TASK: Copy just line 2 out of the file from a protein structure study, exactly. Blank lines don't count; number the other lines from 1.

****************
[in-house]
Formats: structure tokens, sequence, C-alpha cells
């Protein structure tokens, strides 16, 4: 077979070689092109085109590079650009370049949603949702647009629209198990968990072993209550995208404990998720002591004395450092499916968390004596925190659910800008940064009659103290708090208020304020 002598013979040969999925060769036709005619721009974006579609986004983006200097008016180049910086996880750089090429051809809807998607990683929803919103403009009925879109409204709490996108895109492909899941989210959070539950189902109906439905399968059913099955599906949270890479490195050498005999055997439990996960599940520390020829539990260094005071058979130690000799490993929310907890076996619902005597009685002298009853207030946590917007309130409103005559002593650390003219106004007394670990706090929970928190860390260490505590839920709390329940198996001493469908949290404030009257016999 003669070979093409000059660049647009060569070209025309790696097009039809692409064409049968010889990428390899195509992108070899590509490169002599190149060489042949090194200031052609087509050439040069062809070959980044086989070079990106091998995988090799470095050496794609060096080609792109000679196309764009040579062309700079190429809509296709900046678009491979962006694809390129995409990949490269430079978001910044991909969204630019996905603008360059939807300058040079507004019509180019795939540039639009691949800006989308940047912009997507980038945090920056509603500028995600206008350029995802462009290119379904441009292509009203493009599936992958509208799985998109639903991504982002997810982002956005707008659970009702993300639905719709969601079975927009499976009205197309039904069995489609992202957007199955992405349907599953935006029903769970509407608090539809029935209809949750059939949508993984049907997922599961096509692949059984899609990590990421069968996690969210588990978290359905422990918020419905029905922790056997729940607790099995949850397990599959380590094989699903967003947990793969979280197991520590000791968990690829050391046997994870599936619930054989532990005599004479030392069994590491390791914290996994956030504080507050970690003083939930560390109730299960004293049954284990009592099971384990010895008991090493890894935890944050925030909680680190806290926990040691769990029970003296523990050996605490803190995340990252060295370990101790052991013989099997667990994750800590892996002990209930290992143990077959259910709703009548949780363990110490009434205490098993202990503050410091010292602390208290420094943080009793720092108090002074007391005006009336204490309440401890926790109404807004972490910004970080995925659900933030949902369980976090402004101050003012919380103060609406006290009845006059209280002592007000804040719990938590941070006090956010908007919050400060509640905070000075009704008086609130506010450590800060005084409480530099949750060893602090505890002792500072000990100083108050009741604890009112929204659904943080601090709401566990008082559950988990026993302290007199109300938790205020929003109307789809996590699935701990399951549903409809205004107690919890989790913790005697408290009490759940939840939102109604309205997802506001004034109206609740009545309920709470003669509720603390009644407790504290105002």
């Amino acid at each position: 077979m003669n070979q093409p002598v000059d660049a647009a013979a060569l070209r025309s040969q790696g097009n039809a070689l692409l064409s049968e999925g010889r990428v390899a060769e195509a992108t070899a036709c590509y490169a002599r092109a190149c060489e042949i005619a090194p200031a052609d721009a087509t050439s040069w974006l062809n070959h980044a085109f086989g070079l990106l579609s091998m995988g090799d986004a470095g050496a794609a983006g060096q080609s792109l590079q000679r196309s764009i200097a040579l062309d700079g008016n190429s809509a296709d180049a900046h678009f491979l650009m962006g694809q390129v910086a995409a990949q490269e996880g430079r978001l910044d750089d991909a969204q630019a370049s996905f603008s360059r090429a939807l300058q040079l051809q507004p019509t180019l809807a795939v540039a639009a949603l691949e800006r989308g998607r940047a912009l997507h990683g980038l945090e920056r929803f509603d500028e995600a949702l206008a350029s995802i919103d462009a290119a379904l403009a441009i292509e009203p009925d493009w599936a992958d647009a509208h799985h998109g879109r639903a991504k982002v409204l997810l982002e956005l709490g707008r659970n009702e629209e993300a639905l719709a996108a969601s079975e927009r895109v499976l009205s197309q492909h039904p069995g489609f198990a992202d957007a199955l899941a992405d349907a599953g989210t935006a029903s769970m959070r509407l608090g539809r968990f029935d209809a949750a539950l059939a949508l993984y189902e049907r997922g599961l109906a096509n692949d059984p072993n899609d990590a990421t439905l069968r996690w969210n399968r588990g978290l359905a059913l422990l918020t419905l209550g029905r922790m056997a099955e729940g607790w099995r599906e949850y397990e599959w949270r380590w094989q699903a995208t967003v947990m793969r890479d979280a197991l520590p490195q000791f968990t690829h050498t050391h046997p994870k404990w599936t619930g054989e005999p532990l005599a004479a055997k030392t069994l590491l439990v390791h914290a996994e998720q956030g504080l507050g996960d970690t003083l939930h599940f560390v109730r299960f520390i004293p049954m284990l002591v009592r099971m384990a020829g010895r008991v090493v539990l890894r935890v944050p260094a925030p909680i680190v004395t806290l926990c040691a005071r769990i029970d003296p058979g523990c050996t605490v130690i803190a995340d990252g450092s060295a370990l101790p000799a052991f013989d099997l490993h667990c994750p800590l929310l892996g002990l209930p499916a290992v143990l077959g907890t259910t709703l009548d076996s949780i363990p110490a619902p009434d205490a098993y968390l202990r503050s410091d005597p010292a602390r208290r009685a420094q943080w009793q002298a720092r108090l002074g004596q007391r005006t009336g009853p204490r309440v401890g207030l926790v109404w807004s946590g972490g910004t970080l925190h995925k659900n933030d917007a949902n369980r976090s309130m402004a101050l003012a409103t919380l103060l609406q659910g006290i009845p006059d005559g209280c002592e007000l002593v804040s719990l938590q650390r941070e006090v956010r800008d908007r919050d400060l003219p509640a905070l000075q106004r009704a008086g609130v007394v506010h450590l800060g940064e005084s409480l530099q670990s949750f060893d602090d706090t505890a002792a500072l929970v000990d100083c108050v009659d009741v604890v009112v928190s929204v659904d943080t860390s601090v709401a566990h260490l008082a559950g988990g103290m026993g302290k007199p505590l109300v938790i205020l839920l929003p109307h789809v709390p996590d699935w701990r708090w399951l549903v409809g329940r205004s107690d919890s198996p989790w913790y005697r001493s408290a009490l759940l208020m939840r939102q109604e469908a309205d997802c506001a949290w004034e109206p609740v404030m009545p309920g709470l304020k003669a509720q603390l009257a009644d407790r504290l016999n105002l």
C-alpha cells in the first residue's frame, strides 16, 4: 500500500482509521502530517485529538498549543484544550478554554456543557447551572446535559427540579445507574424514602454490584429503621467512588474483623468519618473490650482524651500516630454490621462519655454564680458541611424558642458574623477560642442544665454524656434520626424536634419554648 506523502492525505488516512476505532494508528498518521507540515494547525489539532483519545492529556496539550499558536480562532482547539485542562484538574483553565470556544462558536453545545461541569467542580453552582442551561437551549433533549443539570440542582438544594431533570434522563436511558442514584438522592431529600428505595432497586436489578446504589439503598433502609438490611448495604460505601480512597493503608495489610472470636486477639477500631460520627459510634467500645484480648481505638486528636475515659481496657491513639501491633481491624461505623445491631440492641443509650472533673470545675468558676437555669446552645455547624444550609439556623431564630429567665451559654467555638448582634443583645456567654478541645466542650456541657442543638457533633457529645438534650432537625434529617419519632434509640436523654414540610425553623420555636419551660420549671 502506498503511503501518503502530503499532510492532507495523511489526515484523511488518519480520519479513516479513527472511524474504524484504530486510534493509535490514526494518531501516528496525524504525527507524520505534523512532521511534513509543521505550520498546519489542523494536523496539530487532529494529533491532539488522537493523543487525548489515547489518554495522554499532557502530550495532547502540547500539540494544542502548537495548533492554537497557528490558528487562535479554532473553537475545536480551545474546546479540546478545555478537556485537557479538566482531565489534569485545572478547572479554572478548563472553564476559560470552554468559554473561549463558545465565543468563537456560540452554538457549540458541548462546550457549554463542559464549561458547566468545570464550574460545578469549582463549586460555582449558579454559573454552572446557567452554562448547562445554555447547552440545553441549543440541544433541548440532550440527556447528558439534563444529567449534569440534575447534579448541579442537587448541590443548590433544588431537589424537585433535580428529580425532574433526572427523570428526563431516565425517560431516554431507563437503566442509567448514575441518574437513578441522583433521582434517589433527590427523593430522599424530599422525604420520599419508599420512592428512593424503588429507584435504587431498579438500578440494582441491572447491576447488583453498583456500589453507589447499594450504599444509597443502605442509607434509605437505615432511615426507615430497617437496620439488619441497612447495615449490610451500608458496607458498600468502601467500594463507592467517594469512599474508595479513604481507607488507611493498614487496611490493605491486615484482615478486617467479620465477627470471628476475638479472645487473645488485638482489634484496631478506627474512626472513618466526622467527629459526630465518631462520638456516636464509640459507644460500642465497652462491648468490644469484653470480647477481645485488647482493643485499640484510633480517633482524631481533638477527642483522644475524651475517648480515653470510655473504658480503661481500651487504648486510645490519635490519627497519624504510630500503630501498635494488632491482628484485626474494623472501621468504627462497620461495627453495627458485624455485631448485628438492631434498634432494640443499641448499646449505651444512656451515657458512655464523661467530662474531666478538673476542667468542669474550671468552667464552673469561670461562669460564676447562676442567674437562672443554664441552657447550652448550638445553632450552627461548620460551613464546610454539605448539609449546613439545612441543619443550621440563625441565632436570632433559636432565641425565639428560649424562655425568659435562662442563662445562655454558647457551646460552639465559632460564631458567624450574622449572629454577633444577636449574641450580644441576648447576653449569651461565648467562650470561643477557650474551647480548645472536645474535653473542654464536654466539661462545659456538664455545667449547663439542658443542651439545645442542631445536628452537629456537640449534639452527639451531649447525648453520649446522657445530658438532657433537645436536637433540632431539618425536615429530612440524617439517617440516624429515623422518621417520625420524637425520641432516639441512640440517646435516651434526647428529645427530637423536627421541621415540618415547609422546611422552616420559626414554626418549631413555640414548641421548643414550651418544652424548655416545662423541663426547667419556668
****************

Formats: structure tokens, sequence, C-alpha cells